What would happen if the Soviet Union won World War II and became the most innovative and advanced technological powerhouse on the planet? Atomic Heart from developer Mundfish answers this question through a BioShock and Prey-tinted lens whilst making a powerful statement about the flaws of communism worth of George Orwell.
Knowledge is power
Atomic Heart puts you into the boots of Major Nechaev, a young soldier rescued from death in the war by a brilliant scientist and the man responsible for the source of the USSR’s technological revolution, Dmitriy Sechenov. Polymer is an incredible substance that allowed the world to benefit from robots serving them in every way. Nechaev has a few holes in his memory due to his injuries in the war but vehemently supports Sechenov for saving him, which is why he doesn’t bat an eyelid when he gets sent to Facility 3826 and is immediately attacked by what should be safe machines.
Nechaev is an unreliable narrator for reasons you’ll explore in-game, but that’s perfect for the story Atomic Heart tells. The world is ruled by a communist regime and is on the brink of launching a new system that will see every human and robot in the world connected by neurotransmitters. As you’d expect, there are flaws in this system created by greed, an insatiable need for power that’s always at the heart of any communist regime’s downfall.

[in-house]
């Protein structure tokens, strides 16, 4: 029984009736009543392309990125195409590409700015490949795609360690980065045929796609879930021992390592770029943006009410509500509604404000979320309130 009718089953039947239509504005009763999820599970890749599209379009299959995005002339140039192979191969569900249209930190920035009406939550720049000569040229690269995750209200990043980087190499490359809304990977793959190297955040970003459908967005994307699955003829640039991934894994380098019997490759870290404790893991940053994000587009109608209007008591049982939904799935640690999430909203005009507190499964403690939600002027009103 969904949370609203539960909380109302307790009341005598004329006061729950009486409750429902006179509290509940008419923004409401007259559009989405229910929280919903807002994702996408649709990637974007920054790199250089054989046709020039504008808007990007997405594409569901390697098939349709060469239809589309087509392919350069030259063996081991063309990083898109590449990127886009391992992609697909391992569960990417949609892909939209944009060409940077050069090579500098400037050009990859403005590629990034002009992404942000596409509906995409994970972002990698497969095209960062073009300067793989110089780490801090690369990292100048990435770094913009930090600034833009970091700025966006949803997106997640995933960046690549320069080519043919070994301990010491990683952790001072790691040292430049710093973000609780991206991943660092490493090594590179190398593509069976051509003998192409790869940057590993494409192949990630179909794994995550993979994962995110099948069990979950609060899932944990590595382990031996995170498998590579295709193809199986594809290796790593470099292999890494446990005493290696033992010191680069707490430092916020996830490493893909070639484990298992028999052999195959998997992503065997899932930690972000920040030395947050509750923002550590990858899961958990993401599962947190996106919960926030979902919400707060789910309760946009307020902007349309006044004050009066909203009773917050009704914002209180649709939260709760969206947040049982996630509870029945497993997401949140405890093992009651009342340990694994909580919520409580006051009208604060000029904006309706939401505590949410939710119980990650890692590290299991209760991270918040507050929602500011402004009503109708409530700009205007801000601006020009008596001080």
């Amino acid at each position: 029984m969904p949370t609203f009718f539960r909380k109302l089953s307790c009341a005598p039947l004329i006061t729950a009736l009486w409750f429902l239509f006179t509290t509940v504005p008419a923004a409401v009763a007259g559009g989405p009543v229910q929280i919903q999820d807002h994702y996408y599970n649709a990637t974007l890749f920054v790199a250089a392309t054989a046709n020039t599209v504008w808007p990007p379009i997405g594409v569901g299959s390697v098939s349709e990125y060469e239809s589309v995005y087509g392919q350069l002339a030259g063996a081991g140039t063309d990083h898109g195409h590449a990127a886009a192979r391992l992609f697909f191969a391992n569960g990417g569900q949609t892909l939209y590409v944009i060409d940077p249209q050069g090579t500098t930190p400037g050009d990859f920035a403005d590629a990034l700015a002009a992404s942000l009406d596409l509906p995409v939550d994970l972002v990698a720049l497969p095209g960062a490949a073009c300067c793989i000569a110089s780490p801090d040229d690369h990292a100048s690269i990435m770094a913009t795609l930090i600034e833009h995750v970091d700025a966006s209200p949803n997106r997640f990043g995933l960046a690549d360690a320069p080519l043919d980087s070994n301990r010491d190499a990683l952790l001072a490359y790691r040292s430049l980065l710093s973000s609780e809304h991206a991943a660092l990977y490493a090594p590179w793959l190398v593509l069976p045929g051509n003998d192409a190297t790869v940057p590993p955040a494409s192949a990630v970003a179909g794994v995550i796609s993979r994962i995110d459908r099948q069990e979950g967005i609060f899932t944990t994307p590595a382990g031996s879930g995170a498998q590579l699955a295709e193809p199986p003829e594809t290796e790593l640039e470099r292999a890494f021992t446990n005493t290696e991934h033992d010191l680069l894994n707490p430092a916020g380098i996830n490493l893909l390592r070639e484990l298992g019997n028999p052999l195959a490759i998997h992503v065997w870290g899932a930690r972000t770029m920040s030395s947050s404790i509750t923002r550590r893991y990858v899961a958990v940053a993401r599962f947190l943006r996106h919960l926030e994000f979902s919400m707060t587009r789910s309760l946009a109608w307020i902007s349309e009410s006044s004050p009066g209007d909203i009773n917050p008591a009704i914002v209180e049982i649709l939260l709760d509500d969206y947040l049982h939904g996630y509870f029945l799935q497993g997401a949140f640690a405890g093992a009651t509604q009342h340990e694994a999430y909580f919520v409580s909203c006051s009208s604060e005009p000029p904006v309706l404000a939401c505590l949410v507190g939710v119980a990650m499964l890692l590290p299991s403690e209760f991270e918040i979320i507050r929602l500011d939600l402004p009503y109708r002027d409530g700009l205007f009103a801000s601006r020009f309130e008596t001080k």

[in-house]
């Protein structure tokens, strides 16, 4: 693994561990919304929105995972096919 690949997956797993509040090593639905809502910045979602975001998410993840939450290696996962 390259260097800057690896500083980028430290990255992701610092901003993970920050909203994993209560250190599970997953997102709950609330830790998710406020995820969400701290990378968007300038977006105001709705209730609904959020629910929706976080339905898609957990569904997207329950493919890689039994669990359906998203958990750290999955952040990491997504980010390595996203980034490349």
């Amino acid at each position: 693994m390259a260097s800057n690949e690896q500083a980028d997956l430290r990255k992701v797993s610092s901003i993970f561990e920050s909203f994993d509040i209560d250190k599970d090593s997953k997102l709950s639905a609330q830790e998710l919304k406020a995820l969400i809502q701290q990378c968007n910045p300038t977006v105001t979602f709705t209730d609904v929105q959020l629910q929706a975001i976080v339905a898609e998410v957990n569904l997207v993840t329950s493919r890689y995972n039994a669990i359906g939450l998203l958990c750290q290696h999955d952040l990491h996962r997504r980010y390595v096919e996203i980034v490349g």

If this all sounds rather serious, that’s because it is. Atomic Heart doesn’t shy away from the genuine implications of the issues it deals with. It isn’t without personality, though, and Nechaev brings some much-needed humor to the title. He is your voice, and you’re never mad about it. He asks the questions you’d ask and doesn’t ever feel forced to the point of exploring plot points. Everything fits in nicely, and the same brand of humor is sprinkled throughout the world and story to keep it just the right side of comedically harrowing.
Controversial accusations have been made about Atomic Heart regarding developer Mundfish’s Russian origins and the ties several staff members have to major Russian corporations. However, the tale this game tells does anything but prop Russia, the USSR, or any communist movement up and hold them in high regard. Quite the opposite. It’s hard to judge each individual developer’s views and beliefs, but after playing this game, I feel quite sure that Atomic Heart pokes fun at Russia and communism in the same way BioShock pokes fun at America and worldwide social norms.